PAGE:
IDF’s pioneering all-women tank crews to protect Israel’s south

The new crews will serve in Israel’s main battle tank, the Merkava MK 4, which has active protection systems that intercept incoming anti-tank missiles and RPGs.

By Yaakov Lappin, JNS

The all-female tank crews that the Israel Defense Forces will create this coming year will have the mission of defending the Egyptian and Jordanian border against intrusion by terror squads.

The creation of the border-defense tank units announced last month also seems to reflect the IDF’s need to allocate additional numbers of male tank personnel to units that will have a very different task: crossing into enemy territory in the event of a land war.

The IDF’s Border Defense Array specializes in defensive operations, unlike the wartime divisions — dubbed the “spearpoint” divisions in the IDF — that must be able to move deep into the enemy’s territory and destroy numerous targets on the way while providing cover fire for the infantry in built-up areas.

The tank units in the wartime divisions train for combat against the well-equipped terrorist armies in Lebanon, Syria, and Gaza. In contrast, the Border Defense Array units help free up the wartime units for more training by permanently taking over border-defense missions in the south of Israel.

“The IDF does indeed require quality personnel in combat units, and it is always lacking in this respect,” Eitan Shamir, former head of the National Security Doctrine Department in Israel’s Ministry of Strategic Affairs and a research associate at the Begin Sadat Center for Strategic Studies, told JNS on Tuesday.

“It seems the IDF is trying to kill two birds with one stone — allocating quality male personnel to the maneuvering units that would move into enemy territory and showcasing gender equality, an important topic for the IDF in the context of military-societal relations,” he said.

However, he added that further clarification was needed to determine the precise roles of tanks in border-defense missions.

IDF Spokesman Lt. Col Jonathan Conricus told reporters by conference call last month that border defense is a paramount IDF operational requirement.

“We definitely need all of the qualified personnel that we can obtain, women included,” he stressed.

The new crews will serve in Israel’s main battle tank, the Merkava MK 4, which has active protection systems that intercept incoming anti-tank missiles and RPGs — just the type of weapons with which adversaries like ISIS are armed in the Sinai Peninsula.

They will serve under the IDF’s 80th Division, which protects Israel’s southern borders with Egypt and Jordan, in addition to the Red Sea city of Eilat.

“We are not talking about [placing] female soldiers in maneuvering armored brigades,” said Conricus. “We are talking about having female soldiers in tanks incorporated into the Border Defense Array.”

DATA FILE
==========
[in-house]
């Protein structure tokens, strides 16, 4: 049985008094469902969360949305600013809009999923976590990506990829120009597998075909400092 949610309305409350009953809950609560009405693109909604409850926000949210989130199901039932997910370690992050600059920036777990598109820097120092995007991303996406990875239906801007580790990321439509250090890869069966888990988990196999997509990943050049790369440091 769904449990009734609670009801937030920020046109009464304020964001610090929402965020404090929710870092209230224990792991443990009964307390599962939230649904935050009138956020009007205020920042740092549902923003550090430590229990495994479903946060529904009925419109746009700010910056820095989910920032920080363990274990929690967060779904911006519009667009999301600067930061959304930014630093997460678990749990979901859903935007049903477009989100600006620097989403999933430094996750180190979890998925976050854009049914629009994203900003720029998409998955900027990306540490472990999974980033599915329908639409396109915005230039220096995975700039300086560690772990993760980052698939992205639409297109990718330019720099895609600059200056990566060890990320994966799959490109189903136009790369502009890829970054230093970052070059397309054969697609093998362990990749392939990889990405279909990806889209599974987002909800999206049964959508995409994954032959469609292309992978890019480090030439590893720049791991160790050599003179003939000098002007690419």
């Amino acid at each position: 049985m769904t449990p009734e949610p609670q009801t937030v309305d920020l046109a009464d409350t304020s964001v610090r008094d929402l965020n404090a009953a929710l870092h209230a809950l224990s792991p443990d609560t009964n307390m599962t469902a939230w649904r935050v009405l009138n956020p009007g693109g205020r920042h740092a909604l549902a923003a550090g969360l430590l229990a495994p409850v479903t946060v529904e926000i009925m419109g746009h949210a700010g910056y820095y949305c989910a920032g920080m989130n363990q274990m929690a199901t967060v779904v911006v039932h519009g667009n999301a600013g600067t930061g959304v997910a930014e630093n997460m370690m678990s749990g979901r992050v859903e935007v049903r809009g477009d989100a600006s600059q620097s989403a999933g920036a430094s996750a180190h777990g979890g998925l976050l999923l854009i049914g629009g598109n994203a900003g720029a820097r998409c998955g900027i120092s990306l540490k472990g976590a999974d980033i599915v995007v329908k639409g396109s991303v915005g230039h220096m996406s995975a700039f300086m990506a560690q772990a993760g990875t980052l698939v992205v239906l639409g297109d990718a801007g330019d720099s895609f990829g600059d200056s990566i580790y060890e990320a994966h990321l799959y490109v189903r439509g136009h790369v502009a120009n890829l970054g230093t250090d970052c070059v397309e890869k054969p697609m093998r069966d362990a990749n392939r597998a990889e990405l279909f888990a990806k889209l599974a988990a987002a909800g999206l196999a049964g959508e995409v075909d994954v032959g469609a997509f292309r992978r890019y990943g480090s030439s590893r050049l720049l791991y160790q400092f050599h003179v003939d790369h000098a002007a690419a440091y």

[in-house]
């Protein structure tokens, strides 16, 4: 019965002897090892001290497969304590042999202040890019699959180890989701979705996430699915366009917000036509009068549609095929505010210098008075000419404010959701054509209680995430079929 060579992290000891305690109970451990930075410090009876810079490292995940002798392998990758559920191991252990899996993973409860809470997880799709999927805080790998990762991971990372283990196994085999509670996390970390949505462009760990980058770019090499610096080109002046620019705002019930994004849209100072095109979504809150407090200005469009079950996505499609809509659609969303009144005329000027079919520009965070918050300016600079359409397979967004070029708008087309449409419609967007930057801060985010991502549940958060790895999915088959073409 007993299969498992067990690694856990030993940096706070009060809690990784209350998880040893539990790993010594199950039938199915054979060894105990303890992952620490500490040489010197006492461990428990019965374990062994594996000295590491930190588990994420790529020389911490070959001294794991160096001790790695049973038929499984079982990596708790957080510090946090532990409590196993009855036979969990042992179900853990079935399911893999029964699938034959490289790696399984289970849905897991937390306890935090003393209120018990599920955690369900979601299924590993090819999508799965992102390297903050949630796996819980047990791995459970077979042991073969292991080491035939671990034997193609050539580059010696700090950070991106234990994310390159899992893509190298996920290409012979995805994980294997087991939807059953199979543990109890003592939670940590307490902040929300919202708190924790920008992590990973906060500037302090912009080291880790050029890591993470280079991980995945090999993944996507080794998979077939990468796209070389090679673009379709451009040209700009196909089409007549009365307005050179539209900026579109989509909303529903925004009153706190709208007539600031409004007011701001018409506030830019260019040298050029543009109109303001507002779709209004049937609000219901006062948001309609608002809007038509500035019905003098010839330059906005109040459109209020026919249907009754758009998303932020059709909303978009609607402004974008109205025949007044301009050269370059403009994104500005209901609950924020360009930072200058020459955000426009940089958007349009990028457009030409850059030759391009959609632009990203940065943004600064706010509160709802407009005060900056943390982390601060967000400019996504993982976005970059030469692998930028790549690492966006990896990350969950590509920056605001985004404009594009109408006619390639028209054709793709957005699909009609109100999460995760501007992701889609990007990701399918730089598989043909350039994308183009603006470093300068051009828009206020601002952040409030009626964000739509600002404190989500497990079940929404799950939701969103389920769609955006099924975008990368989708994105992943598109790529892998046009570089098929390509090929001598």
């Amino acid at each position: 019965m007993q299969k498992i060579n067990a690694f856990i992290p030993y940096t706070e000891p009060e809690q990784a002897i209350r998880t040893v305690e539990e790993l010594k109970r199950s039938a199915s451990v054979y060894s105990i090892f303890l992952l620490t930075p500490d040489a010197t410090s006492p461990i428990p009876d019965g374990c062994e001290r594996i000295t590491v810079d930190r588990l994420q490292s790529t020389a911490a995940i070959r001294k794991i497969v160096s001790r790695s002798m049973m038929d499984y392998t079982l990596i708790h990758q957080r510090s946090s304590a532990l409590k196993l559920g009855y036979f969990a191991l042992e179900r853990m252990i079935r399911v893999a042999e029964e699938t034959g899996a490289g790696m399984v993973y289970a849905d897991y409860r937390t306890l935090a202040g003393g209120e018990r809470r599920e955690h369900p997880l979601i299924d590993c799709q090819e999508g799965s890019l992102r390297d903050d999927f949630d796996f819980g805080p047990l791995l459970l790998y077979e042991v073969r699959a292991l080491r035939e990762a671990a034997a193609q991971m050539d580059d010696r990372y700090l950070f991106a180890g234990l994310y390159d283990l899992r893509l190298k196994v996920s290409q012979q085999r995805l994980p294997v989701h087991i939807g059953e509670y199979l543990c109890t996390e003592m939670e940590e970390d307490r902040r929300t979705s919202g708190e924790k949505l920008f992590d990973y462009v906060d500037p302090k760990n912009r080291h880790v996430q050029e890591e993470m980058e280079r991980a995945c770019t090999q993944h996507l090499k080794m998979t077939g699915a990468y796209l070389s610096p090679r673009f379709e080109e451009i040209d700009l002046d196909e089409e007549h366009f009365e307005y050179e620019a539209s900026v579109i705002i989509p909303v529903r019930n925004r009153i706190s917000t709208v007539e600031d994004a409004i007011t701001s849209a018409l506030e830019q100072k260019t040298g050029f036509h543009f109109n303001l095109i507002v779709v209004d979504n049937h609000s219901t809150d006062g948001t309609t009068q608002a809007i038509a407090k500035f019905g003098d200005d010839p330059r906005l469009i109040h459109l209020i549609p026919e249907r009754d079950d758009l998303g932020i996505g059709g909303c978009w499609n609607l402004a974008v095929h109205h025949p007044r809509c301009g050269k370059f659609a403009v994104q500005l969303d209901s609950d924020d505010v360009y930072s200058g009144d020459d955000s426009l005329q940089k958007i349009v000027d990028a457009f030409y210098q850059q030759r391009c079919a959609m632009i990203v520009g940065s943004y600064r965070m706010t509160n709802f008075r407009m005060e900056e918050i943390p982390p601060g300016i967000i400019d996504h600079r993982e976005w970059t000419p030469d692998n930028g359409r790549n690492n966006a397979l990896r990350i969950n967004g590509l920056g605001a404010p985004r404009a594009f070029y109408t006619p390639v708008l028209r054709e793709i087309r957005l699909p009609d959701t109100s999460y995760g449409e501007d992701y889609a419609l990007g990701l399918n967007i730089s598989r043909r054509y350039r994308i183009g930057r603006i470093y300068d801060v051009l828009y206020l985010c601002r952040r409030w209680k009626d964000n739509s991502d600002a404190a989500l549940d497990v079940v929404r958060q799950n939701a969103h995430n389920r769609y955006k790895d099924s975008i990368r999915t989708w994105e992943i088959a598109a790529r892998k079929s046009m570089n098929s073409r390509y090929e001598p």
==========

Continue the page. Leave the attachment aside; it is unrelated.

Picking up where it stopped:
Entry-level requirements 

The IDF saw great value and importance in the broader goal of incorporating women into combat duty, stated Conricus, saying that the development has brought great benefit to the military.

There have been public controversies around the decision to incorporate women tank crews, with some critics challenging the idea that female operators would be as capable as their male counterparts in the heavy physical burdens that come with the unit, such as loading tank shells.

Conricus said that the IDF conducted in-depth medical studies and found no adverse effects on women personnel who took part in a previous pilot program, adding that physical criteria, based on weight and height, have been set as entry-level requirements for the new crews.

“We would not carry out a program that, from a medical perspective, would have adverse effects,” he said.

The final decision to move forward with the program was made by IDF Chief of Staff Lt. Gen. Aviv Kochavi following a lengthy process of deliberations with military personnel, including medical officers.

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The pilot program, held in 2018, found that there is a potential for women tank crew members to serve, the IDF found, setting the program up for the next stage.

The pilot also found certain limitations in regard to the core capabilities of all personnel that “need to be addressed,” said Conricus.

“That is a focus of what we’re going to do in the next stage. In general, we’re going to continue with a plan that will start this year. The first recruitment will occur in August or November. In any case, the program will be implemented this year — an additional number of women soldiers will be recruited in order to undergo training, and as they have not done in the past, to be incorporated into combat duty in the south in the border-defense array.”

Training for the teams will take place at the Armored Corps’ main base as Shizafon, north of Eilat.